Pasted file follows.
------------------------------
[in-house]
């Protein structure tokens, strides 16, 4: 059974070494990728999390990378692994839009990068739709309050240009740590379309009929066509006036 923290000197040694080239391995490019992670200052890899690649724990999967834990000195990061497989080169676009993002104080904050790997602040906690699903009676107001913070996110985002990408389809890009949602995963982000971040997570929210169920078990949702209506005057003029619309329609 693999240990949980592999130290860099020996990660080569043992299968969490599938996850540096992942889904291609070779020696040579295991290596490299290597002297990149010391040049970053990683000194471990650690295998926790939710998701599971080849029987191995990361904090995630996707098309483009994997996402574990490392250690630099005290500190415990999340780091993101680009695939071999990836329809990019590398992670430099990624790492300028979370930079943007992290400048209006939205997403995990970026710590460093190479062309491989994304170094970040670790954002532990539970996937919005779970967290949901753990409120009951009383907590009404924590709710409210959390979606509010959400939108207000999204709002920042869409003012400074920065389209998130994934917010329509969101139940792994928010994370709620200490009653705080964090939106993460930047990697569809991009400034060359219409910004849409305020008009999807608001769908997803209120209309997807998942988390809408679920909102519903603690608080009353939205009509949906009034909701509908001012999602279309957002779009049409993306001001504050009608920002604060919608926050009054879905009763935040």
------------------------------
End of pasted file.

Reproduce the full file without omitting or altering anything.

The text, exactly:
[in-house]
């Protein structure tokens, strides 16, 4: 059974070494990728999390990378692994839009990068739709309050240009740590379309009929066509006036 923290000197040694080239391995490019992670200052890899690649724990999967834990000195990061497989080169676009993002104080904050790997602040906690699903009676107001913070996110985002990408389809890009949602995963982000971040997570929210169920078990949702209506005057003029619309329609 693999240990949980592999130290860099020996990660080569043992299968969490599938996850540096992942889904291609070779020696040579295991290596490299290597002297990149010391040049970053990683000194471990650690295998926790939710998701599971080849029987191995990361904090995630996707098309483009994997996402574990490392250690630099005290500190415990999340780091993101680009695939071999990836329809990019590398992670430099990624790492300028979370930079943007992290400048209006939205997403995990970026710590460093190479062309491989994304170094970040670790954002532990539970996937919005779970967290949901753990409120009951009383907590009404924590709710409210959390979606509010959400939108207000999204709002920042869409003012400074920065389209998130994934917010329509969101139940792994928010994370709620200490009653705080964090939106993460930047990697569809991009400034060359219409910004849409305020008009999807608001769908997803209120209309997807998942988390809408679920909102519903603690608080009353939205009509949906009034909701509908001012999602279309957002779009049409993306001001504050009608920002604060919608926050009054879905009763935040």